Firefighters try to extinguish a fire at a burning plant, following Russian shelling amid Russia's attack on Ukraine, in Kharkiv, Ukraine, April 30, 2022.
Firefighters try to extinguish a fire at a burning plant, following Russian shelling amid Russia's attack on Ukraine, in Kharkiv, Ukraine, April 30, 2022. Reuters / RICARDO MORAES

Russia opened fire with artillery, multiple rocket launchers and tanks around Ukraine's second-largest city Kharkiv and shelled cities in the east, where an earlier strike killed 15 people in an apartment building, Ukraine's general staff said on Monday.

An apartment building in Kharkiv was hit by a missile overnight, but no casualties have been reported, authorities said.

A rocket strike on a five-storey apartment building in the eastern town of Chasiv Yar on Saturday night killed 15 people and left two dozen people feared trapped in the rubble.

President Volodymyr Zelenskiy's chief of staff, Andriy Yermak, said the strike was "another terrorist attack" and that Russia should be designated as a state sponsor of terrorism.

Moscow denies it targets civilians, but Ukrainian cities, towns and villages have been left in ruins after Russian shelling, with basements and bomb shelters the only safe place for those who remain.

On Sunday, rescuers in Chasiv Yar used a crane to lift a concrete slab and their hands to dig through the debris, while dazed residents who survived the attack retrieved personal belongings and told stories of their escape.

One woman was seen walking out of the destroyed building carrying an ironing board under her arm, an umbrella and a plastic shopping bag. Others simply watched rescue efforts, fearing the worst as the dead were removed.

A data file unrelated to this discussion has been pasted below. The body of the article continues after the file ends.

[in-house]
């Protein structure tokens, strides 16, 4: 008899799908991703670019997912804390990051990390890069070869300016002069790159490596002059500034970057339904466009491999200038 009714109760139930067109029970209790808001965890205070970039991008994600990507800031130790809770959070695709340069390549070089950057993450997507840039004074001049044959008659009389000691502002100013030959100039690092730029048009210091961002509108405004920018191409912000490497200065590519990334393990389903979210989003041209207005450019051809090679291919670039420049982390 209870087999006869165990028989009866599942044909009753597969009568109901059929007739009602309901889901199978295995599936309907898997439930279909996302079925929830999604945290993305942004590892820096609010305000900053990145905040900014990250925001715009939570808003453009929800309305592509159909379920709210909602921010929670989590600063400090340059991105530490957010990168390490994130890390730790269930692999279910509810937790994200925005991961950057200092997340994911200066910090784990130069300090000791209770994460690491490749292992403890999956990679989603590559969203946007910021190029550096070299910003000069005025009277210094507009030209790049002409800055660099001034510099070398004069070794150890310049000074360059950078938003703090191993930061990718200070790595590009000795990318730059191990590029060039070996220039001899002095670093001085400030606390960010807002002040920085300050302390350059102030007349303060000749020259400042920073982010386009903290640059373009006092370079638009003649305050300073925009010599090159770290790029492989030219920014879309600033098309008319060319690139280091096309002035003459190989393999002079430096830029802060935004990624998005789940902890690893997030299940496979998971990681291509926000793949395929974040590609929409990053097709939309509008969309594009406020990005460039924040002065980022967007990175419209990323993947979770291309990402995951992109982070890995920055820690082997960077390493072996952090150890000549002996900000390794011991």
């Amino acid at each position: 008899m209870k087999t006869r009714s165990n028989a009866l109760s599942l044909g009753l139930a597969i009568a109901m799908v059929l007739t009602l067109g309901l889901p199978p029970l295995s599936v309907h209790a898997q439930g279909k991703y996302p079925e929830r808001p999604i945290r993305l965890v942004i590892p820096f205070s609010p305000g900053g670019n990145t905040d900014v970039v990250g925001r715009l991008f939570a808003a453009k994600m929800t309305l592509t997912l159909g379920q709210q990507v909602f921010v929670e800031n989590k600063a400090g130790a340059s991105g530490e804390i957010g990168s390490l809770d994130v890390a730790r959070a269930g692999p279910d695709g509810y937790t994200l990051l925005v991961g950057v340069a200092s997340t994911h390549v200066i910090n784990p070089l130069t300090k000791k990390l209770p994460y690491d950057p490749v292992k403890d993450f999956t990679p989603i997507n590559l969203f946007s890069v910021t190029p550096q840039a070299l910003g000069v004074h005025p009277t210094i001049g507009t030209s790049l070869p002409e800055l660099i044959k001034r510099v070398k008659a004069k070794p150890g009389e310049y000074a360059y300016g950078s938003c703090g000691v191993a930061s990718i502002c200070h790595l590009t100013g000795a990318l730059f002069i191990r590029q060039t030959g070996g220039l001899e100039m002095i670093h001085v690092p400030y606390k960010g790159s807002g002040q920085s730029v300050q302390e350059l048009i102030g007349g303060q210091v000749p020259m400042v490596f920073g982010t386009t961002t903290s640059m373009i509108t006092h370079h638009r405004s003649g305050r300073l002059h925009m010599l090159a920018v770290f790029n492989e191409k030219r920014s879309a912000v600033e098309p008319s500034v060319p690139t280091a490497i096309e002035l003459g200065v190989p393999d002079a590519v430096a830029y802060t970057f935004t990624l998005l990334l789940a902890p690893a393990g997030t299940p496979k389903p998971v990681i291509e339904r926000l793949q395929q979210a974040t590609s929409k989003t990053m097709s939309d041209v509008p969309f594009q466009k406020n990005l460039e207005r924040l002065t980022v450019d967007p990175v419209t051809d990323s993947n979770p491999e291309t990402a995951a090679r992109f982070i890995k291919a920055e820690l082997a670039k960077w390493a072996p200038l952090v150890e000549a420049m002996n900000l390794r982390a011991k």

"We ran to the basement, there were three hits, the first somewhere in the kitchen," said a resident who gave her name as Ludmila.

"The second, I do not even remember, there was lightning, we ran towards the second entrance and then straight into the basement. We sat there all night until this morning." Another survivor, who gave her name as Venera, said she had wanted to save her two kittens.

"I was thrown into the bathroom, it was all chaos, I was in shock, all covered in blood," she said, crying. "By the time I left the bathroom, the room was full up of rubble, three floors fell down. I never found the kittens under the rubble."

Russian President Vladimir Putin invaded Ukraine on Feb. 24, calling the conflict a "special military operation" to demilitarise Ukraine and rid it of nationalists.

Ukraine and its Western allies say Putin's war is an imperial land grab and has accused his forces of war crimes. Moscow denies attacking civilians.

The biggest conflict in Europe since World War Two has killed thousands, left cities and towns in ruins and seen more than 5.5 million Ukrainians flee their country.

Ukraine's general staff said on Monday that Russian forces had launched a wave of bombardments in the east as they seek to take control of the Donbas industrial heartland.

It said the widespread shelling was preparations for an intensification of hostilities.

The Kremlin has declared victory in the Donbas' Luhansk province and its troops are now concentrating on seizing control of neighbouring Donetsk.

Putin has promised to hand control of the Donbas to pro-Russian separatists who have declared independence from Kyiv.

Russia abandoned an early advance on the capital Kyiv in the face of fierce resistance bolstered by Western arms.

Ukrainian Deputy Prime Minister Iryna Vereshchuk warned civilians in the Russian-occupied Kherson region on Sunday to urgently evacuate as Ukraine's armed forces were preparing a counter-attack there, not giving a timeframe for action.

"I know for sure that there should not be women and children there, and that they should not become human shields," she said on national television.

Reuters was unable to independently verify the battlefield reports.